History is probably one of the most persistent motifs in my studio practice. I am interested in numerous aspects of history, from the vernacular of British history (what it means to be British, which is a recurring dialogue), through to ancient civilization and always accompanied by art history, of which I think I have a deep love for and respect. Working at the National Gallery, since graduating, has helped me clarify my position to certain things in art and also for me to look for things that I sometimes feel are not looked for. I feel that history provides that richness of reaching into a subject and the process of learning is something that is vital for me to succeed in a piece, either physically manifest in a painting- or on a scrap of paper with notes on it.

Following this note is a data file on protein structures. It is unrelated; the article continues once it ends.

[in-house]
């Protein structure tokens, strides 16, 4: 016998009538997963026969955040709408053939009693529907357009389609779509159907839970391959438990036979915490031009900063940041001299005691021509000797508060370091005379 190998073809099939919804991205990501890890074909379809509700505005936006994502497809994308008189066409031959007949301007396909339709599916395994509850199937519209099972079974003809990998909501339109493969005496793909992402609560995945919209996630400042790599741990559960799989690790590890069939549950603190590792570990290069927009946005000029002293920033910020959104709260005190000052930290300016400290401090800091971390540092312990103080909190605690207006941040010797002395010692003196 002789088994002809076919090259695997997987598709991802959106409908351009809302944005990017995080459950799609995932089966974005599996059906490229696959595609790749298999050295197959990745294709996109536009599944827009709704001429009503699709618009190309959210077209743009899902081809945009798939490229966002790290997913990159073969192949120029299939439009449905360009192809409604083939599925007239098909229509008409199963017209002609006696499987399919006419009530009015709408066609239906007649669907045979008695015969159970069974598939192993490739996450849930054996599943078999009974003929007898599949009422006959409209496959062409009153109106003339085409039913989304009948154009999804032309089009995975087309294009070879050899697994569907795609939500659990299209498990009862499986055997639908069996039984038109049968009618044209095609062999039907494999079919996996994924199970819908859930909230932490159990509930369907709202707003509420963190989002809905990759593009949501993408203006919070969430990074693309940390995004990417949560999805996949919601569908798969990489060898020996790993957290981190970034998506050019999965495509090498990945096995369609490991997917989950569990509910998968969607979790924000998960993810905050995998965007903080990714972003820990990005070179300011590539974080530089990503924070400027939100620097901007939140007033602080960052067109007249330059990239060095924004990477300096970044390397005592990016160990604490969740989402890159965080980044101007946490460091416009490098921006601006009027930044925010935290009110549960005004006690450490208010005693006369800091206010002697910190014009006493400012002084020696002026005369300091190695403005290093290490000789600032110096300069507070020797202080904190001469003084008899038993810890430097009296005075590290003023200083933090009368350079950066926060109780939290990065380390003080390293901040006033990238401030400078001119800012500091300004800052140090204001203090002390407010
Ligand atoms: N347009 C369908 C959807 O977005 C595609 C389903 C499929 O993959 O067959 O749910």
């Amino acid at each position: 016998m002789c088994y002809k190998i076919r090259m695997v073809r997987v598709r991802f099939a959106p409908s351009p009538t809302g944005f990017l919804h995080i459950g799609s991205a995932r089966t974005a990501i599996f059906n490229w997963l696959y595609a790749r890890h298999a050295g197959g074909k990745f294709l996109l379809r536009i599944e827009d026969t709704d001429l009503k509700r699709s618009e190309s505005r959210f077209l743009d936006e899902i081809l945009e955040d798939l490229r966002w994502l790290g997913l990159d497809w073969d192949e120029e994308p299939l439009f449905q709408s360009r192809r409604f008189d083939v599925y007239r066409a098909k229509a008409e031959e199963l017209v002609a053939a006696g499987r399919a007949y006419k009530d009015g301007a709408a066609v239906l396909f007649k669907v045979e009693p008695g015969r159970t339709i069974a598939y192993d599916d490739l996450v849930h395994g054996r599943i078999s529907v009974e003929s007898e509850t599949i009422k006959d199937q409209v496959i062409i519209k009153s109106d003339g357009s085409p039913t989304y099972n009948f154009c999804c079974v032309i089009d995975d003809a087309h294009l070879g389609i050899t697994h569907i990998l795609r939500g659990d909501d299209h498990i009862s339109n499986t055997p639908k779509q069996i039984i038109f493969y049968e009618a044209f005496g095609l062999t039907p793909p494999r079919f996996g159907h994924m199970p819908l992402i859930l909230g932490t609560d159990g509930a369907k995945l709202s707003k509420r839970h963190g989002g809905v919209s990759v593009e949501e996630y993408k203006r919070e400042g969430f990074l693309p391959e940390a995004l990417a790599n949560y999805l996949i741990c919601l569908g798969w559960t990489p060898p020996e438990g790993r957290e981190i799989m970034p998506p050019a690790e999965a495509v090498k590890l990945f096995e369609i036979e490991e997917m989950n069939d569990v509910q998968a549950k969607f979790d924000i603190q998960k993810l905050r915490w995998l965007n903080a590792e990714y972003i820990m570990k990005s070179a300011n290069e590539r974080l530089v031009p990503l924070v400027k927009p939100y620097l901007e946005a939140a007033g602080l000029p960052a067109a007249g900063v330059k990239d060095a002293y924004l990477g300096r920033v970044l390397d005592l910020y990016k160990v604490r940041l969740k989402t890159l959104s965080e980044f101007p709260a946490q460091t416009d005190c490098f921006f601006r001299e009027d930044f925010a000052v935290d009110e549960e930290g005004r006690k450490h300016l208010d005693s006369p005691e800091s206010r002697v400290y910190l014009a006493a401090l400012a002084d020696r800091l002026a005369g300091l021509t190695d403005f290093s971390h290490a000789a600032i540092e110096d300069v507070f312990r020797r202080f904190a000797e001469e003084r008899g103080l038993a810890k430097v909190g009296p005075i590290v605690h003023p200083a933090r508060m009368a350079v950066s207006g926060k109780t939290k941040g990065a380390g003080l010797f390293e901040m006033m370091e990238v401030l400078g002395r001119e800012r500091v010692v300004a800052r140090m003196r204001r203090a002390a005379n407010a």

One of the areas that I am trying to resolve with my work is to work bigger, off the stretcher and in an installational way, accompanied by my notes and photo’s- or to start using the research in more artistic ways. At present I am solely pre-occupied with archaeology (I wrote my thesis on Mark Dion, which maybe explains the need to be a bit more respectful towards research as art) and ancient archaeological sites in Scotland and Iraq.
I won’t deny that there is a frivolity in my work that I try hard to maintain and fear for its loss. I don’t think of it as a fear of growing up, or of trying to stay in a childlike regressive state to make my work and although I feel there is a semi- regressive escapism I think it is related to something possibly a bit more patriarchal and old fashioned in its values. I think I have an old man’s interests, which is maybe why it is juxtaposed with a childlike approach- as a balance or a contrast. I paint relatively quickly to capture the spirit of those dead people, who had the same interests, or whom I admire and to re-animate them and talk to them.
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